The European Union quadrupled global sanctions in 2020, according to new data from Accuity.
The steep rise in financial restrictions was driven in part by state violence in Belarus. Authorities responded violently to widespread protests against the re-election of long-term leader Alexander Lukashenko in September last year, which was widely viewed to be rigged. The EU subsequently imposed three rounds of sanctions, including travel bans, asset freezing and restricting funds for key players within the authoritarian government.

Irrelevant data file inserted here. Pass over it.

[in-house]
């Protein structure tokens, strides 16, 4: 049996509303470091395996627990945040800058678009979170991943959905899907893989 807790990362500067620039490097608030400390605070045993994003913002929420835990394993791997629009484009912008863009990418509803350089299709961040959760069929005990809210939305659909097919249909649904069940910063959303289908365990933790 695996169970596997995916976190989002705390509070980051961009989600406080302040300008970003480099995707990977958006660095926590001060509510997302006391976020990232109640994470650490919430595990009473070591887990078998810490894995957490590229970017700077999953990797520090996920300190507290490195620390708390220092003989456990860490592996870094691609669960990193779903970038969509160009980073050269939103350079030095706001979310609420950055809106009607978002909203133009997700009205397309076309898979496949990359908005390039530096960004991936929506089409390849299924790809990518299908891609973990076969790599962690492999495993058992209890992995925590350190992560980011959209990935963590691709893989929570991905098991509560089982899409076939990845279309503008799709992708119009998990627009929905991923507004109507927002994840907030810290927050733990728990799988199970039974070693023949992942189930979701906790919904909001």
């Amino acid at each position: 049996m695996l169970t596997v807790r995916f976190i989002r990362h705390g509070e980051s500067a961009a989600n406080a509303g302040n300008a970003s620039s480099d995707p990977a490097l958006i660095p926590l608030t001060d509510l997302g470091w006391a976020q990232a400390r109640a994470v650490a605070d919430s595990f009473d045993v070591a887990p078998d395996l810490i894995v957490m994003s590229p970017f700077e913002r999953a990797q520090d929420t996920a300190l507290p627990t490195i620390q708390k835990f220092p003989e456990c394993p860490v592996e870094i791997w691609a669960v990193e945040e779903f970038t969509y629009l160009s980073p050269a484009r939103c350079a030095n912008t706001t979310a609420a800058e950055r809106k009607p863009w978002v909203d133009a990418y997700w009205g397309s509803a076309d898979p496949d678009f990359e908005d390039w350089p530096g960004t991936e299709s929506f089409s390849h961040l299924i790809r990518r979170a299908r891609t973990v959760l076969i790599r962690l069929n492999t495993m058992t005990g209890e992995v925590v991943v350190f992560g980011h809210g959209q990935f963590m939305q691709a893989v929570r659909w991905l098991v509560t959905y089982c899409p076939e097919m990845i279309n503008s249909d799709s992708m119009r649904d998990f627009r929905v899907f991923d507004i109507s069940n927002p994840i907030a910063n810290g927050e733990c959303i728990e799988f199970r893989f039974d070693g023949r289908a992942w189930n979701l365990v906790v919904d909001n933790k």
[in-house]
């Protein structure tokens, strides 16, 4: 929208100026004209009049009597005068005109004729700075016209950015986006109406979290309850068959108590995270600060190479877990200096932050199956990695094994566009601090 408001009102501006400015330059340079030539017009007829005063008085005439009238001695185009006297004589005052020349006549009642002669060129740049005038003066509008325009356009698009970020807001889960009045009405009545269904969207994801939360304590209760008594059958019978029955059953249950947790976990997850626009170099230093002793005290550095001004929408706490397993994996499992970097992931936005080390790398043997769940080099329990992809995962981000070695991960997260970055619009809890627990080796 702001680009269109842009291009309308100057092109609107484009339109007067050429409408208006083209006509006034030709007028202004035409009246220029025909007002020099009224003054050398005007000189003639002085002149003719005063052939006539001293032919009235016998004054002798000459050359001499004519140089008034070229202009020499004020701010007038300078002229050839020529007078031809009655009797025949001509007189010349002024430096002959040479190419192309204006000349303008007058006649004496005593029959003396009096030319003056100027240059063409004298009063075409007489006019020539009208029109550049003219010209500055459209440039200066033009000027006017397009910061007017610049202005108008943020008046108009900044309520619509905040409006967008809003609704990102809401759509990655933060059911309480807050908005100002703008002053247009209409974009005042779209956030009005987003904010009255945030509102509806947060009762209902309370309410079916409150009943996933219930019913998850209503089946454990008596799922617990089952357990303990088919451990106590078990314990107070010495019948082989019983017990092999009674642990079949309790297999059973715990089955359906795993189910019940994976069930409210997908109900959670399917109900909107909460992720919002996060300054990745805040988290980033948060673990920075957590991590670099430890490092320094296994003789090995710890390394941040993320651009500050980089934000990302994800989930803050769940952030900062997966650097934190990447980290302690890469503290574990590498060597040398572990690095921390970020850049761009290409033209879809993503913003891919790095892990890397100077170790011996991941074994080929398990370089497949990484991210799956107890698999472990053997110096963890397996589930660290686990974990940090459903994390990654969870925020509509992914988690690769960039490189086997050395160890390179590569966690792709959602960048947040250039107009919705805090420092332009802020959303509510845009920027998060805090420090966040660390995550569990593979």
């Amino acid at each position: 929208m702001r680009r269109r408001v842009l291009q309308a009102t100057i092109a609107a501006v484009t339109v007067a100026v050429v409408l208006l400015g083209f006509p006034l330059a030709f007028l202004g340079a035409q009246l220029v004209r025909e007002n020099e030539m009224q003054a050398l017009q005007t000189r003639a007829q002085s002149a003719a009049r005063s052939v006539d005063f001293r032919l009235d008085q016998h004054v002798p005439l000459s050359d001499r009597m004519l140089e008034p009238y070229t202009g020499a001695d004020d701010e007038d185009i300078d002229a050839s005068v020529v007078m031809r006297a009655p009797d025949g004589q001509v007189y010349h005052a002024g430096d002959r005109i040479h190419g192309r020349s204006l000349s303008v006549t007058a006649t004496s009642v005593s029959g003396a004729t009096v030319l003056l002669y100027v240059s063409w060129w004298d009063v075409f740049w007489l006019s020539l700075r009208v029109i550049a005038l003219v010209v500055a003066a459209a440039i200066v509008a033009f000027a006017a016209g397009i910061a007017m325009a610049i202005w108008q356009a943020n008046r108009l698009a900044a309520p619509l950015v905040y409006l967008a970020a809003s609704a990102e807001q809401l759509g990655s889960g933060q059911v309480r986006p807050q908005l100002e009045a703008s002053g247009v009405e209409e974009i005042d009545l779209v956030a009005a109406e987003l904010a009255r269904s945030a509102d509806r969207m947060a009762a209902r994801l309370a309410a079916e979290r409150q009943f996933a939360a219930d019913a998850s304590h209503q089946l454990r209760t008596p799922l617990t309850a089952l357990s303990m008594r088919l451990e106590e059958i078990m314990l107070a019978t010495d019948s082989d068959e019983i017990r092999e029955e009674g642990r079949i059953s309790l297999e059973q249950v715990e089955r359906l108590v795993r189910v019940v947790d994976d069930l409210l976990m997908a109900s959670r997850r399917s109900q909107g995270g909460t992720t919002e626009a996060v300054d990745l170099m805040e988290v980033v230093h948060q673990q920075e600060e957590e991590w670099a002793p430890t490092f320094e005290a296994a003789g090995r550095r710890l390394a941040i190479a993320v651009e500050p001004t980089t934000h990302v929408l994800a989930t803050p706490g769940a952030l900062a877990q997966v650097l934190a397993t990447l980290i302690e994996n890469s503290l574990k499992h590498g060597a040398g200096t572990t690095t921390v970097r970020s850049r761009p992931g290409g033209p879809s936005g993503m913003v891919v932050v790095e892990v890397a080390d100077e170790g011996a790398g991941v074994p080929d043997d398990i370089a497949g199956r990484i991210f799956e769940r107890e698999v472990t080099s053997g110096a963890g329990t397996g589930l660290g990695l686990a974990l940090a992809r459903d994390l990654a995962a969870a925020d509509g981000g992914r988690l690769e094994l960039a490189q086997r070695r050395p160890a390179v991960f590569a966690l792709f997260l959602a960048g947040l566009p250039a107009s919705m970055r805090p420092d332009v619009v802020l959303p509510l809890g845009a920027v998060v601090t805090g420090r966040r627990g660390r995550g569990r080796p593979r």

The Office of Foreign Assets control (OFAC) and the US Department of the Treasury still remain the leading issuer of sanctions across the globe, adding over 1,000 new designations to the sanctions list. Iran, Venezuela and Syria were among those to have their fiscal activity the most restricted.
The United Nations by contrast reduced its sanctioning activity, which is thought to be in response to a shift in priorities towards addressing the ongoing global health crisis.